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However, too often these are still predicated on an essentialist dualism between the spirit as masculine and the body, whether female or male, as feminine, and they often perpetuate the traditional appropriation of the realm of transcendence and the spirit by men.

The above discussion of a wide range of research themes shows that a rereading of religions from a critical gender perspective reveals the existence of gendered texts and traditions, gendered hierarchies of power, gendered symbols of the sacred, gendered bodies and minds.

The analysis of this wealth of new material is a truly daunting task and remains an ongoing one. There also arises the central question of whether gender studies in religion will be able to make a significant contribution to creating a postpatriarchal world by moving from dualistic and exclusive gender constructions to new social projects of gender reconciliation, implying profound personal and social transformations.

Difference can mean many things; among others it can stand for a multiplicity of voices and meanings, for varied subject positions of the same individual, or it can negate the possibility of any particular authoritative account. It thus undercuts any essentialist position in debates about race, gender, and ethnicity. Difference carries negative value baggage, while diversity differentials are captured by difference. The trick is to recognize difference as a fragmentation into insignificant units of resistance.

By holding onto a concept of difference nuanced by a concept of diversity, significant political and intellectual action against oppression remains effective.

The recognition of diversity has led to the realization that everywhere pluralities abound whereas singularity is rare. Thus, gender studies, feminisms, feminist theologies, sexualities, spiritualities, and many other categories are now more often expressed in the plural rather than the singular.

Difference is also correlated with "otherness," not only that of different experiences and social locations, of gender orientations and identities, but the multiple "otherness" of religious differences within and across specific cultures; there is the diversity of methods and approaches in understanding such differences; there is the "otherness" of one gender to another, especially the "otherness" of women for men, as traditionally understood.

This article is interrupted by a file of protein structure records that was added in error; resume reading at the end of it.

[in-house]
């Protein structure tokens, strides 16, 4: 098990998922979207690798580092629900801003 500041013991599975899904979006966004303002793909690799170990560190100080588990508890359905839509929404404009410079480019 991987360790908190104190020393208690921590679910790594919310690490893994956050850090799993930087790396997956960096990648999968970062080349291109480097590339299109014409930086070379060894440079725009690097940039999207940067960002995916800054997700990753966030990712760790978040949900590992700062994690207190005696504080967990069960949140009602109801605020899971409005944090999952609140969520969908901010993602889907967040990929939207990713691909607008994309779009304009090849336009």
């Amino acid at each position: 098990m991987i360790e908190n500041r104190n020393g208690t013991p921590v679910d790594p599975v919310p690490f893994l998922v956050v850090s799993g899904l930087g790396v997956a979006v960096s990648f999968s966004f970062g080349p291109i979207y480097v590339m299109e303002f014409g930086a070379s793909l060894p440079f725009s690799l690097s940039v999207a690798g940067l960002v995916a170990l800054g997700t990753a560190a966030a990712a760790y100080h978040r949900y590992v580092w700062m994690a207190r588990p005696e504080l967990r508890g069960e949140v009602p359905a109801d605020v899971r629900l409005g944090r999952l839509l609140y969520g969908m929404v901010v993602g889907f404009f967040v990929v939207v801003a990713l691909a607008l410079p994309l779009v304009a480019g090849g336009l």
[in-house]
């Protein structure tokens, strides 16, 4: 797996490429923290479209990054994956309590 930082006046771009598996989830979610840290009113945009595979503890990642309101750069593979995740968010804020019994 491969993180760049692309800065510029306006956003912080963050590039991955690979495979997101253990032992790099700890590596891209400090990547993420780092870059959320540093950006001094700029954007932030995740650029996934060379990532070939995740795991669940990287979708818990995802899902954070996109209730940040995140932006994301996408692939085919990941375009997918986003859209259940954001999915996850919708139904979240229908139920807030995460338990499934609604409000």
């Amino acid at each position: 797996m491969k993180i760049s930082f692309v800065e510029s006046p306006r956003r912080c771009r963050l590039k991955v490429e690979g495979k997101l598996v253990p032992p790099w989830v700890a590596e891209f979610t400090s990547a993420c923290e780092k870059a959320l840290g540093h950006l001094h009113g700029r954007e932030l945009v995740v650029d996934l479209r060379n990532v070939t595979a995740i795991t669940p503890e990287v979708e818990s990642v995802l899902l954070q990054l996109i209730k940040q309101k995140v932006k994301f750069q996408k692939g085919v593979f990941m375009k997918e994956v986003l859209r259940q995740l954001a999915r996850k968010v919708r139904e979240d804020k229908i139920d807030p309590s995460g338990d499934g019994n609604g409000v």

The social and political violence exercised by the West toward the "otherness" of "non-Western" cultures, whether through imperialism, orientalism, or neocolonialism, has come under fierce criticism that also impacts the gender and religion debate Armour, ; Donaldson and Kwok, The history and concerns of feminist theory have to some extent paralleled those of postcolonial theory.

Writing from the perspective of postcoloniality, feminist researchers perceive woman as a "colonized" subject relegated, like subject people of former colonies, to the position of "other" under various forms of patriarchal domination.

The "epistemological violence" of Western religious and theological discourse toward other cultures and religions has come under fierce critique, as have debates about racial differences, which are being subverted through critiquing whiteness and its false neutrality, theorizing white also as "race" or de-emphasizing the importance of the category of "race" altogether.

The essentialist understanding of race characterizes what is now called Whitefeminism, and new critiques of limited, essentialist perspectives of Whitefeminist theory and Whitefeminist theology, as well as religious studies theory, are being developed Armour, ; Keller, One can argue, especially from the universalist, inclusive vision inherent in many religions, that there exists only one race, and that is the human race.

One of the most significant issues is who has been counted as "human" in the past and who was marginalized as "other," "outsider," "barbarian," and "nonhuman.

Contemporary discussions are deeply affected by the processes of globalization, which produce transformative resources for religious worldviews, interreligious contacts and communication, and the international study of religions.

Many of these depend on the globally diffused use of English, criticized by some as neocolonial form of dominance. These arguments are also present in gender debates, since more writings and scholarly communications about gender and its relevance for religion take place in English than in any other language. In postcolonial writing the "alchemy of English" Kachru, is widely debated.

Its usefulness as a non-native medium of communication is its perceived "neutrality" in that it cannot be automatically aligned with particular indigenous religious or ethnic factions, and therefore can be used just as much for imparting local, non-Western values as Western values. Thus, it is rather one-sided to see this hegemony of one Western language above others mainly negatively, for the global use of English can also be valued positively as an enabling means of wider communication and an empowering challenge for social and personal transformation.

In the gender debate, people whose mother tongue is not English may initially feel at a disadvantage, but native English speakers are not necessarily better off, because a critical gender awareness always requires a new perception and the learning of a new vocabulary, linked to new attitudes and changed practices. Learning to make the "gender-critical turn" is an ongoing self-reflective process that everyone who embarks on the exciting journey of gender exploration must undergo, whatever their language.